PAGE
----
For more than 30 years, Evanston’s Criss Henderson has been working behind the scenes at Chicago Shakespeare Theater. As executive director, he’s the right-hand man to Artistic Director Barbara Gaines. Together, they have built CST into a cultural powerhouse—one that has been bursting at the seams for a decade. Enter The Yard, CST’s new $35 million venue. Henderson says, “We asked ourselves, ‘What could we do to reinvent the structure and use as much of the existing architectural assets as possible?’” Their mission: to create a groundbreaking, forward-thinking space that redefines the relationship between actor and audience. Henderson and his international team answered that question with a highly flexible venue that uses nine 35,000-pound towers on air casters, which can reconfigure the space from intimate cabaret to grand thrust stage with seating for 150 to 850. Henderson relishes the opportunity to continue producing theater “that just crackles with relevance.” He adds, “The Yard meets all the sense of gravitas and cultural expectations of the theatergoer. It’s a venue in which the great theaters of the world can play.” And as the Bard himself tells us, the play’s the thing. 800 E. Grand Ave., Chicago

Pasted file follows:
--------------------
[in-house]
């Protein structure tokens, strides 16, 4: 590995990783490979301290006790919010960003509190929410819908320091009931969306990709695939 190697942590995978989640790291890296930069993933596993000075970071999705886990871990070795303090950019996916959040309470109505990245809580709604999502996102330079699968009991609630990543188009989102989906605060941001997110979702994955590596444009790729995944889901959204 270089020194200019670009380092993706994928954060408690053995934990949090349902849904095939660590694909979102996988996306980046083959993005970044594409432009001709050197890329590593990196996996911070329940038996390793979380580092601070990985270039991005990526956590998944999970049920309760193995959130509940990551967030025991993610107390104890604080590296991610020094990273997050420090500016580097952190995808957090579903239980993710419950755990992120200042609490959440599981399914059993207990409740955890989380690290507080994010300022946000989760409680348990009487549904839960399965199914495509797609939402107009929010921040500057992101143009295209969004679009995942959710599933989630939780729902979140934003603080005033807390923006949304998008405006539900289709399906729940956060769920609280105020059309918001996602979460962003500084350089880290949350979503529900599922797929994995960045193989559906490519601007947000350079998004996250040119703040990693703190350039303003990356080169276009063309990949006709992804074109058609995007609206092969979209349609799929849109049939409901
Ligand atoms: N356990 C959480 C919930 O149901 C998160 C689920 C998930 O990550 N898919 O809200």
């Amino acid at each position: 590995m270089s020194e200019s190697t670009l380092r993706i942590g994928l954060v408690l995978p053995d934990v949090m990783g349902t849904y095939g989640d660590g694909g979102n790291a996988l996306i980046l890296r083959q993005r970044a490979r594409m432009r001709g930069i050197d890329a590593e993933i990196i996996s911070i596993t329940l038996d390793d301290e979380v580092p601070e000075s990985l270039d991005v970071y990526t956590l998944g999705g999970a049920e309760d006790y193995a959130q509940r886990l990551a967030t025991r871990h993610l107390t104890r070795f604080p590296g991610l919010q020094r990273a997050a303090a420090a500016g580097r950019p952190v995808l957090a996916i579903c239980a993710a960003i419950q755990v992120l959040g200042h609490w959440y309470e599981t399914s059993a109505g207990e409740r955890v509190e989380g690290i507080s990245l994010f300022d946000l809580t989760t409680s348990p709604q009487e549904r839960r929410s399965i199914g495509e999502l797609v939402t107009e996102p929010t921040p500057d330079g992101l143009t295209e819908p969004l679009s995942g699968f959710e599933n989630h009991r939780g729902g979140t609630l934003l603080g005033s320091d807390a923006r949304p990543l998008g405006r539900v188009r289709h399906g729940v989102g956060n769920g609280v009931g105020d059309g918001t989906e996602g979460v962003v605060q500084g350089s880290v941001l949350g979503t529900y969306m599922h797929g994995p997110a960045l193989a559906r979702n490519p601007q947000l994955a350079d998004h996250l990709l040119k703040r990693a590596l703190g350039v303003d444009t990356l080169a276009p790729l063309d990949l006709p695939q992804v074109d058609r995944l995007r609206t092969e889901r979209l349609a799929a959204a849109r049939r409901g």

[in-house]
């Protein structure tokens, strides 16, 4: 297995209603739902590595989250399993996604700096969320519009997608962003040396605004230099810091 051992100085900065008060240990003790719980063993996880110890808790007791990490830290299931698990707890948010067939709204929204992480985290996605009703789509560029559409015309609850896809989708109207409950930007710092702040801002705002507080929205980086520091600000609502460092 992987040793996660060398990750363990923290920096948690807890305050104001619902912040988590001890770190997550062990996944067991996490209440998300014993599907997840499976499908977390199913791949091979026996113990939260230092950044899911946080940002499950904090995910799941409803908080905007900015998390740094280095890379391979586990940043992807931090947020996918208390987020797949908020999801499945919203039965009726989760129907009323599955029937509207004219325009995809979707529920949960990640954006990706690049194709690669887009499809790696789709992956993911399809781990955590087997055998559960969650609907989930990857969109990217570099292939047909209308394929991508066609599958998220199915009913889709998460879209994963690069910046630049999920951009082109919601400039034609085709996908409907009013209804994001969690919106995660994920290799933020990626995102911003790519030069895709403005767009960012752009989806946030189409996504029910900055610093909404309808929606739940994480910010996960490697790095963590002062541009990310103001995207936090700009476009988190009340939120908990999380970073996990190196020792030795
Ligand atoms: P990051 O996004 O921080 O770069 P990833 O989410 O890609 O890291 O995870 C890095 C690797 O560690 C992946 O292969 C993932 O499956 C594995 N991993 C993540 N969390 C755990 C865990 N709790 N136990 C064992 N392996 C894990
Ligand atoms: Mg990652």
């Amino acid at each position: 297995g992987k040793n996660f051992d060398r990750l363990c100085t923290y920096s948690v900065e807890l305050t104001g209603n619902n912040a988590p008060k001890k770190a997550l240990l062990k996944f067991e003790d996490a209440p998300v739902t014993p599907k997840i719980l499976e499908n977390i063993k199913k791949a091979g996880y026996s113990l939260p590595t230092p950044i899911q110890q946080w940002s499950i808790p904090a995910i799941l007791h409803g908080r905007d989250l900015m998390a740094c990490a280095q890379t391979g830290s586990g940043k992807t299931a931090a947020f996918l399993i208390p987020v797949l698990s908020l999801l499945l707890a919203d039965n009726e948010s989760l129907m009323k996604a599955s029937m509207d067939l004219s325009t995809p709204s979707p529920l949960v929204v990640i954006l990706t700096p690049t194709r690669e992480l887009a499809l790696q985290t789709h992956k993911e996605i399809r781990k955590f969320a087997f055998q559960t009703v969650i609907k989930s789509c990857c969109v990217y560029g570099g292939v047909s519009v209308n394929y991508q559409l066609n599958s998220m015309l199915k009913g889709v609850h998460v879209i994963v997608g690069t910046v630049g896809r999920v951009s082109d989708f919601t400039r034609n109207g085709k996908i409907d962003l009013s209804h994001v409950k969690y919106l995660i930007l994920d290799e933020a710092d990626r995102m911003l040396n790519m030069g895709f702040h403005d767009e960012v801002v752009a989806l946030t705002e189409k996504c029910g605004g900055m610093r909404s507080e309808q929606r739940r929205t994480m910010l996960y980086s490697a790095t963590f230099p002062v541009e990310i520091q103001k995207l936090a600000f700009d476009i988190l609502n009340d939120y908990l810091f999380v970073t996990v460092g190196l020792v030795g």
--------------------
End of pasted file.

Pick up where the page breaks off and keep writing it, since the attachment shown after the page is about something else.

A MATTER OF ART
Matching homeowners and artwork is a skill perfected over the last 37 years at Art Post Gallery.

Choosing art for a home is deeply personal, but also an aesthetic decision. “You can’t replicate the emotional connection that happens when you’re in front of a piece of art,” says Art Post Gallery owner Chris Bates. “It’s the texture and energy of a piece that you just can’t experience in a photo.” Chris and husband Scott Bates have owned the gallery since 1980, and offer framing as well as one of the largest inventories of artists in the area. “We’ve worked really hard—with art brokers and also through trade shows—to find the right mix of artists,” Chris says. She notes that the gallery only carries full-time artists, not hobbyists, and most have been recognized through curated shows and exhibits. Falling in love with a piece and knowing the provenance of the artist is a great start, but to finish strong, the artwork needs to complement a home’s decor. “We work with lots of designers and encourage in-home trials,” Chris says. Scott adds in, “It’s really Chris’ spectacular eye that makes the difference. She can envision the final product before it’s stretched and framed and can imagine how it will work in a client’s space.” 984G Willow Road, Northbrook